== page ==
Ah, Christmastime again. It’s the season for decking the halls and jingling the bells, but for those of us not so faithful, we aren’t moved by offers to come and adore the manger baby. This is a season for everyone to gather, share great food and hang out in groups while singing about stars and sleighs and nipping at noses. I think it truly is the most wonderful time of the year.
As an atheist, I’m often asked why I celebrate this Christian holiday. More often I’m quizzed about how I plan to explain the blessed season to my toddler. It’s simple. The “Heathen Holidays” — that period after Turkey Day in which we celebrate the generic “Christmas Season” — are here and in full swing.
Sorry folks, but Christmas is a mishmash of Roman, pagan and other celebrations and traditions — some of which are even verboten by the Bible. (Trees and yule logs, anyone?) The winter solstice is the real reason for the season. On the shortest day of the year, the sun — that celestial burning ball of gas — is born and the days become longer. Break out your tinsel and gingerbread! But rather than focus on the historical rationale for why Christmas celebrations are being merely co-opted by some, I just relax and enjoy the good times.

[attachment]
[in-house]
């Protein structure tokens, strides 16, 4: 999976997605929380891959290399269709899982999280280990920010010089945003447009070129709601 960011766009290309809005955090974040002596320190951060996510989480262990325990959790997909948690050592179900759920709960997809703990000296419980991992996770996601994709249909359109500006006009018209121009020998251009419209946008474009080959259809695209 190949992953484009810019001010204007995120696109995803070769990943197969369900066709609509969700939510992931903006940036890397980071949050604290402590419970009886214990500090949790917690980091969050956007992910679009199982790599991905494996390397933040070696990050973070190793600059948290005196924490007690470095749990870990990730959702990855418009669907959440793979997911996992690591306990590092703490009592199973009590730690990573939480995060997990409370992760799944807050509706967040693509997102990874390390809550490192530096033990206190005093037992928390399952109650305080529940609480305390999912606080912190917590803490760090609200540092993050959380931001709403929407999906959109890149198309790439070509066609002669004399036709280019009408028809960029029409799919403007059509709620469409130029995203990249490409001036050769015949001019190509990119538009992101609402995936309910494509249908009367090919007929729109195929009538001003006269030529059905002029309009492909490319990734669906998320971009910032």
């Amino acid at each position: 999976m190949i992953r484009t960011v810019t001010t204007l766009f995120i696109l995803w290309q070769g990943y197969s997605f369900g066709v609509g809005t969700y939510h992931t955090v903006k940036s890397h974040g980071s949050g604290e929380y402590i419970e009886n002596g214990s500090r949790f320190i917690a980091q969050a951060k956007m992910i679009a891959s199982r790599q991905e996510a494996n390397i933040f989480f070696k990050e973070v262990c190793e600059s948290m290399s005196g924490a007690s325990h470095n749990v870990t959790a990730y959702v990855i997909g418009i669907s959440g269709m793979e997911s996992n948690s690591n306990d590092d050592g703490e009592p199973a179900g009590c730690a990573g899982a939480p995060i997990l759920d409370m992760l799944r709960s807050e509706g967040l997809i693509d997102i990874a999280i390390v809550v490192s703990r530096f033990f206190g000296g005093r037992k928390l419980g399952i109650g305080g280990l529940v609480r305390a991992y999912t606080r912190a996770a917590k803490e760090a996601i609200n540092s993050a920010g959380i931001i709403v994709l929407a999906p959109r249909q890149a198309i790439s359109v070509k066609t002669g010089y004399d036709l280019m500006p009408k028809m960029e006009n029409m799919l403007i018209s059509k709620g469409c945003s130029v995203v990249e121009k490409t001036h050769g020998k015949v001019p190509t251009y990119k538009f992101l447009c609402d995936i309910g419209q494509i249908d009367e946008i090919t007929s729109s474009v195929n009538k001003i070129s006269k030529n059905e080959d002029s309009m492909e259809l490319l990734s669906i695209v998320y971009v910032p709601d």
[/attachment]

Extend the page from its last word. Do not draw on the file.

I have much to celebrate. And I really enjoy my Heathen Holidays. First of all, I love the parties and the food with my friends. One friend, Tom Flynn, told me that he celebrates the Fourth of July and birthdays “but not Thanksgiving because there’s no one to thank.” In his book, The Trouble With Christmas, Tom explains that through history, holidays were one of the few times of year where people got more than they needed to eat. Indeed. For me, this is the only time I can get a bûche de noel from the French bakery that I love. It’s a delicacy that takes me back to my childhood — it smells just like my Momma’s kitchen. I still need proof of a supernatural inventor of the universe. But my ample thighs bear witness to my substantiation of the deliciousness of French pastries.
One of my attorney friends sums it up beautifully. Derrick Strobl explains that those of us who breathe free from the constraints of religion “benefit from community and ceremony even if we do not ascribe religion to those experiences. Humanists need to replace things that are lost when we no longer believe in the supernatural or in God.”